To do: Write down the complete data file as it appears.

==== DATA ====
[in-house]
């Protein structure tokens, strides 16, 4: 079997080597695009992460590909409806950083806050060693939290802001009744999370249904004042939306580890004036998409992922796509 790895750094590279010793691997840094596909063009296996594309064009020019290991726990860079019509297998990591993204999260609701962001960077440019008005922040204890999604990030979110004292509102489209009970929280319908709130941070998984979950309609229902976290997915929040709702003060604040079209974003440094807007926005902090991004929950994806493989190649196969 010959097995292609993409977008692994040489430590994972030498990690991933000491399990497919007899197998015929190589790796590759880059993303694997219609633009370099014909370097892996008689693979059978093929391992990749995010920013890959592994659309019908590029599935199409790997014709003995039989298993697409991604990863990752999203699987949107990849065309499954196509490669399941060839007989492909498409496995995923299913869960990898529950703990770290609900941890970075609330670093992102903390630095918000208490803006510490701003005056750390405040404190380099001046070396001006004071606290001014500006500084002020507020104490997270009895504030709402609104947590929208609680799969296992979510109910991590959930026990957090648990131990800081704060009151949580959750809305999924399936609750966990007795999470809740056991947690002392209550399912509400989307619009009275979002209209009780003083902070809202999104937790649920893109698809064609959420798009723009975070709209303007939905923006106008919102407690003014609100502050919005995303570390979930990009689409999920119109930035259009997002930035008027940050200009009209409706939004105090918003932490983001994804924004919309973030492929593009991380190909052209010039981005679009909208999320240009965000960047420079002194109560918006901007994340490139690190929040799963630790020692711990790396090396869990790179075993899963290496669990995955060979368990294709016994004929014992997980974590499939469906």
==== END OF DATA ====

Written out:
[in-house]
């Protein structure tokens, strides 16, 4: 079997080597695009992460590909409806950083806050060693939290802001009744999370249904004042939306580890004036998409992922796509 790895750094590279010793691997840094596909063009296996594309064009020019290991726990860079019509297998990591993204999260609701962001960077440019008005922040204890999604990030979110004292509102489209009970929280319908709130941070998984979950309609229902976290997915929040709702003060604040079209974003440094807007926005902090991004929950994806493989190649196969 010959097995292609993409977008692994040489430590994972030498990690991933000491399990497919007899197998015929190589790796590759880059993303694997219609633009370099014909370097892996008689693979059978093929391992990749995010920013890959592994659309019908590029599935199409790997014709003995039989298993697409991604990863990752999203699987949107990849065309499954196509490669399941060839007989492909498409496995995923299913869960990898529950703990770290609900941890970075609330670093992102903390630095918000208490803006510490701003005056750390405040404190380099001046070396001006004071606290001014500006500084002020507020104490997270009895504030709402609104947590929208609680799969296992979510109910991590959930026990957090648990131990800081704060009151949580959750809305999924399936609750966990007795999470809740056991947690002392209550399912509400989307619009009275979002209209009780003083902070809202999104937790649920893109698809064609959420798009723009975070709209303007939905923006106008919102407690003014609100502050919005995303570390979930990009689409999920119109930035259009997002930035008027940050200009009209409706939004105090918003932490983001994804924004919309973030492929593009991380190909052209010039981005679009909208999320240009965000960047420079002194109560918006901007994340490139690190929040799963630790020692711990790396090396869990790179075993899963290496669990995955060979368990294709016994004929014992997980974590499939469906």